The Western States Traffic Safety Coalition (WSTSC) will initiate a special effort this New Year’s Eve to ensure the dangerous driver behaviors of impaired drivers don’t result in the senseless loss of life and injury due to collisions on our roadways.
The “Coalition” is made up of 11 states that include the Arizona Department of Public Safety, California Highway Patrol, Colorado State Patrol, Idaho State Police, Montana Highway Patrol, Nevada Highway Patrol, Oregon State Police, South Dakota Highway Patrol, Utah Highway Patrol, Washington State Patrol, and the Wyoming Highway Patrol.
These law enforcement agencies that make up the WSTSC are committed and unified to keeping the people of their communities safe during this Holiday.
This New Year’s Eve Initiative will be the third one the WSTSC has partnered for participation. Often time, some may feel New Year’s Eve is the ultimate party night and engage in risky driving behavior, but the “Coalition’s” officers will be alert throughout the Western region for impaired drivers.
Law Enforcement receives public feedback that continually underscores and echoes that law enforcement should strictly enforce those laws that protect our loved ones. Impaired driving enforcement is one such law.
Impaired driving has a devastating impact on the quality of life for those in all communities.
Thoughtful and professional traffic law enforcement activity with a targeted public safety focus is the purpose of this partnership.
Nationally, over the past five years, an average of 300 people have died in impaired driving crashes the week between Christmas and New Year. Last year, there were over 10,000 people killed nationwide in impaired driving crashes accounting for nearly one-third of the yearly driving fatalities. These deaths are 100% preventable. The tragedy of these deaths is felt year-round, but for many, most strongly during the holidays.
In recent years, specifically, drug-impaired driving has become a major highway safety issue.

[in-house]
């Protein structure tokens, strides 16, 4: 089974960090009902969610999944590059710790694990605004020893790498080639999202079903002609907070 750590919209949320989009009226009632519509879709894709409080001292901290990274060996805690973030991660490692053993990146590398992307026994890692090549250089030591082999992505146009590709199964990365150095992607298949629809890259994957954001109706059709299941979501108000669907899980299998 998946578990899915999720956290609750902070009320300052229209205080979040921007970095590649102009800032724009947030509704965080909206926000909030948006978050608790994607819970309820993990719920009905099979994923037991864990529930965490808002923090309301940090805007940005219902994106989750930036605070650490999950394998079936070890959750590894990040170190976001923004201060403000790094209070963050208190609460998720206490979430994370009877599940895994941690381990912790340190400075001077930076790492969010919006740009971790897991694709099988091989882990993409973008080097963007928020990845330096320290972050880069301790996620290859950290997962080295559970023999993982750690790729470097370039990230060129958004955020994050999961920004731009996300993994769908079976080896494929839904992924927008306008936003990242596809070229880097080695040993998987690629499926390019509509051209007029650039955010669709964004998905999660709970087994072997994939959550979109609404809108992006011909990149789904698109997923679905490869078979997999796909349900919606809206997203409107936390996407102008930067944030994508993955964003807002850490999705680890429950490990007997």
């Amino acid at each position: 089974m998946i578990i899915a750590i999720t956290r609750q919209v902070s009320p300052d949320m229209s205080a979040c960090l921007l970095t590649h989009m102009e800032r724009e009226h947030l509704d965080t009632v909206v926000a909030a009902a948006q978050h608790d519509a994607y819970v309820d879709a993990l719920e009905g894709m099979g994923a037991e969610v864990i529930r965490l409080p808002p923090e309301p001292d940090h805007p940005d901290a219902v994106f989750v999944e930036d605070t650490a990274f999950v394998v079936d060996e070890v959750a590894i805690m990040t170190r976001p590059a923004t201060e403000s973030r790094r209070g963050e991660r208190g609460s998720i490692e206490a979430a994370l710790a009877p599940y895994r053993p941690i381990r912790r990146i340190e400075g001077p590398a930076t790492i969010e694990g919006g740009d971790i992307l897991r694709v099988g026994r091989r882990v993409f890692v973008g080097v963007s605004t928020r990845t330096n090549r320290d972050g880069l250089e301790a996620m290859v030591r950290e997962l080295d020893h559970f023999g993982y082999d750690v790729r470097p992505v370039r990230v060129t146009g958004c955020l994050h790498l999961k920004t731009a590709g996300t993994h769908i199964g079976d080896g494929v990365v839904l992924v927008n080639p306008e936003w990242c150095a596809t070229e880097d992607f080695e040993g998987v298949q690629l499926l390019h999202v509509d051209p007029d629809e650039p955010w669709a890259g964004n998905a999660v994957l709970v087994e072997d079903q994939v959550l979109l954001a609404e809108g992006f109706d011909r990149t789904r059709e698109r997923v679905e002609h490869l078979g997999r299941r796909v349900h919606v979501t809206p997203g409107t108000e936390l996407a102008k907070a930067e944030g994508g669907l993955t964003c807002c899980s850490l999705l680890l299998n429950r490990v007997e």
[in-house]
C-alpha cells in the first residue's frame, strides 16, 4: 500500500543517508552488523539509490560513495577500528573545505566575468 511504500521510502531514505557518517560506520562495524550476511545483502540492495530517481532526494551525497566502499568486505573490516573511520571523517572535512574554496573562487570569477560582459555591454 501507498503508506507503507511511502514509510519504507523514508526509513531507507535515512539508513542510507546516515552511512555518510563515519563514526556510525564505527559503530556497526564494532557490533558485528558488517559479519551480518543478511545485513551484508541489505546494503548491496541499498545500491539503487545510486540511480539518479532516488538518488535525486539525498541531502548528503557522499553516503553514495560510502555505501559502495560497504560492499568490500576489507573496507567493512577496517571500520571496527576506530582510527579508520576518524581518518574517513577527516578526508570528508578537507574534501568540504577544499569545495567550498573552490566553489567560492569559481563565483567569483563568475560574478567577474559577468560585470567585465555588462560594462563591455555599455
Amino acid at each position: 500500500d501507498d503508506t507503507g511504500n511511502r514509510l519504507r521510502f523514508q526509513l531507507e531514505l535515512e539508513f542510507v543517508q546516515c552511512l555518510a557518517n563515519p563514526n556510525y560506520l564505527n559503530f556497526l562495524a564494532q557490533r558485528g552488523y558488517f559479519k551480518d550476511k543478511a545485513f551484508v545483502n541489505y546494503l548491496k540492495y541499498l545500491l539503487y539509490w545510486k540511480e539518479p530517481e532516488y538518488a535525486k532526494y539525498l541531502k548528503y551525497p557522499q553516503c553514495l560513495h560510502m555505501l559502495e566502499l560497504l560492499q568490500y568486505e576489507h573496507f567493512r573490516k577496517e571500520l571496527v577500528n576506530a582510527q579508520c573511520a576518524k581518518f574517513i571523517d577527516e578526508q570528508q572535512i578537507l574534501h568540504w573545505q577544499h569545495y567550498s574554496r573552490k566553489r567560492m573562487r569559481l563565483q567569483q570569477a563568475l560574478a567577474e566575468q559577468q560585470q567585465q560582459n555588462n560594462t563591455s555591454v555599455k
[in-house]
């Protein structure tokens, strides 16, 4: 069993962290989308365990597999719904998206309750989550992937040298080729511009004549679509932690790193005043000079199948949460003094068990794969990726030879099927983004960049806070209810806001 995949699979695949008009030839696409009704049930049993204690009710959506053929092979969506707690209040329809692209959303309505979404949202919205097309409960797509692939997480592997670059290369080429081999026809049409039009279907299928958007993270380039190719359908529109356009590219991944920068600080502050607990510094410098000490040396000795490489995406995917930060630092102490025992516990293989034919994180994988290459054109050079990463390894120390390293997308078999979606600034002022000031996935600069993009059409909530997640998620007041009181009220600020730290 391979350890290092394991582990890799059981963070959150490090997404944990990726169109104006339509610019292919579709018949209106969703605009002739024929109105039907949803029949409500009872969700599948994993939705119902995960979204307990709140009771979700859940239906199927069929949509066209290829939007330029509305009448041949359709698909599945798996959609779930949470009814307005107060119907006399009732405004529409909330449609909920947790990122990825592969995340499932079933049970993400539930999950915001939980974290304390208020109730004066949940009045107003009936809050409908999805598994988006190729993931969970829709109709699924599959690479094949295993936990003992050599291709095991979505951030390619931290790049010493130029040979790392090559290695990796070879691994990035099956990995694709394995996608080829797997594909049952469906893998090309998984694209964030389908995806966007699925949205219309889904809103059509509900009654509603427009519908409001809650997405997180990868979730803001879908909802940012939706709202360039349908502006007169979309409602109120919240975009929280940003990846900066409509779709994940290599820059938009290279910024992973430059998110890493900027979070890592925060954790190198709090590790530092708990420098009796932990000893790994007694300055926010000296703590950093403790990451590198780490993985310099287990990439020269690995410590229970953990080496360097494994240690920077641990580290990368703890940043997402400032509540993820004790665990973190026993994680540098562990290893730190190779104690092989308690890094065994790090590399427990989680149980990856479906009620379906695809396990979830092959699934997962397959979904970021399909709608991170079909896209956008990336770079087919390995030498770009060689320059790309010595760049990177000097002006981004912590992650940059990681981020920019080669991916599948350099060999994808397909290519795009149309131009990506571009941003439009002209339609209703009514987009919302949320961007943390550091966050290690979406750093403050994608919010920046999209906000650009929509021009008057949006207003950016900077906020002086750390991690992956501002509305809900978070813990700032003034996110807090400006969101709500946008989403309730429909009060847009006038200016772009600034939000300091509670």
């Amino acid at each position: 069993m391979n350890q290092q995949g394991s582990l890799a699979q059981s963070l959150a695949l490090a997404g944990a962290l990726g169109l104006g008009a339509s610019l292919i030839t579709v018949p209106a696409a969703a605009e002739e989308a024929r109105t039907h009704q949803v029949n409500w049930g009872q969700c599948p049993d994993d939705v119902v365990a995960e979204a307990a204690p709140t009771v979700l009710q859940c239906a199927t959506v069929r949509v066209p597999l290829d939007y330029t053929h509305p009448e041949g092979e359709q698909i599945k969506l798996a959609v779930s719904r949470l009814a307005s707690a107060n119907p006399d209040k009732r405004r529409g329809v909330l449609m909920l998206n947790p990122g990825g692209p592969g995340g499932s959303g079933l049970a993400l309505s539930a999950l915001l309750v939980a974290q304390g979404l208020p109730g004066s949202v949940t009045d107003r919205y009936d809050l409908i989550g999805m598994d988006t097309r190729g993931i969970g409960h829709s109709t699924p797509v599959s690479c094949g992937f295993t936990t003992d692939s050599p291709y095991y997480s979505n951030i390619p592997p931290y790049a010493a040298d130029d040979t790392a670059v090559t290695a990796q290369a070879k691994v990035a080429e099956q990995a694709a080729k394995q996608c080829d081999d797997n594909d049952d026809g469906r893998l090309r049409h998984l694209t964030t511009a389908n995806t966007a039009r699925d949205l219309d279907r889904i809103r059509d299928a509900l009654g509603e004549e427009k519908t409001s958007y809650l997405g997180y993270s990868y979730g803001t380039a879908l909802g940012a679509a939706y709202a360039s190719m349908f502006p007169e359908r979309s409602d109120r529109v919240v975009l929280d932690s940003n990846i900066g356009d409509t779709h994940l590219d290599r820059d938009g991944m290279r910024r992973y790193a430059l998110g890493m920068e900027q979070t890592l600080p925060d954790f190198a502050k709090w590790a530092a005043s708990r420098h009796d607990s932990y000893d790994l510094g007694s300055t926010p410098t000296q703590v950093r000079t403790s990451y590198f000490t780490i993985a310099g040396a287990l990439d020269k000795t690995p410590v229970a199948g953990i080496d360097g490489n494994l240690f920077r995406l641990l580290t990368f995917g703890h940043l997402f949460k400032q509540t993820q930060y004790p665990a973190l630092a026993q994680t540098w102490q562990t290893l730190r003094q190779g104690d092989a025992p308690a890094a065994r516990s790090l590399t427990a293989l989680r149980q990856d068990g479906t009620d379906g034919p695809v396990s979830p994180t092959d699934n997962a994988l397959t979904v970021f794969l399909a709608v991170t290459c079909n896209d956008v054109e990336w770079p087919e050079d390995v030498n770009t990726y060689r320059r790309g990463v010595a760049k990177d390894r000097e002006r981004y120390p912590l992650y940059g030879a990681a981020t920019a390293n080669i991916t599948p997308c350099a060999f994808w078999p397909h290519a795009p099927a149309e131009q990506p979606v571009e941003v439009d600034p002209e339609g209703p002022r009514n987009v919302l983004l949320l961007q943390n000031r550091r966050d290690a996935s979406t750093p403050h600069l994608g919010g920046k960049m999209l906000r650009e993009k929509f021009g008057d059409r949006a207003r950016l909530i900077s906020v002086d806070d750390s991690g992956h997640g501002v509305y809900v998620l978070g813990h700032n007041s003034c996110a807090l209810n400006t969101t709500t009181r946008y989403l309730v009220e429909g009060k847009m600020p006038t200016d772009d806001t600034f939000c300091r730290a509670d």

Driving impaired by any substance—alcohol or drugs, whether legal or illegal—is against the law in all states. Law enforcement officers are trained to observe drivers’ behavior and to identify impaired drivers. Additionally, these law enforcement agencies have provided specialized training to some of their officers (drug recognition experts-DRE) to identify those drivers impaired by drugs other than, or in addition to, alcohol.
Even in states where marijuana laws have changed, it is still illegal to drive under the influence of the drug.
All the state law enforcement agencies involved have ensured their officers/ troopers and DREs are properly trained to recognize and handle drug-impaired drivers as a direct investment in safety.
The WSTSC encourages everyone to plan ahead, especially when celebrating any holiday, and to never drive impaired or high. Officials want everyone to ring in the New Year safely. The goal is zero deaths due to impaired driving on the New Year’s holiday. There are numerous driving tactics you can use to keep yourself, your family, and your friends safe.
The WSTSC encourages drivers to follow these 10 driving tips for safe travel during the holidays.
1. Don’t drive after consuming alcohol or any impairing substance
2. Keep a safe distance between you and the car in front of you
3. Yield the right of way rather than take it;l
4. If frustrated or angry, take deep breaths and focus
5. Drive the speed limit and all occupants wear a seatbelt
6. Eliminate distractions like cell phones
7. Always have your eyes on the road
8. Pay attention to road signs and weather conditions
9. Have two hands on the steering wheel
10. Be aware of erratic drivers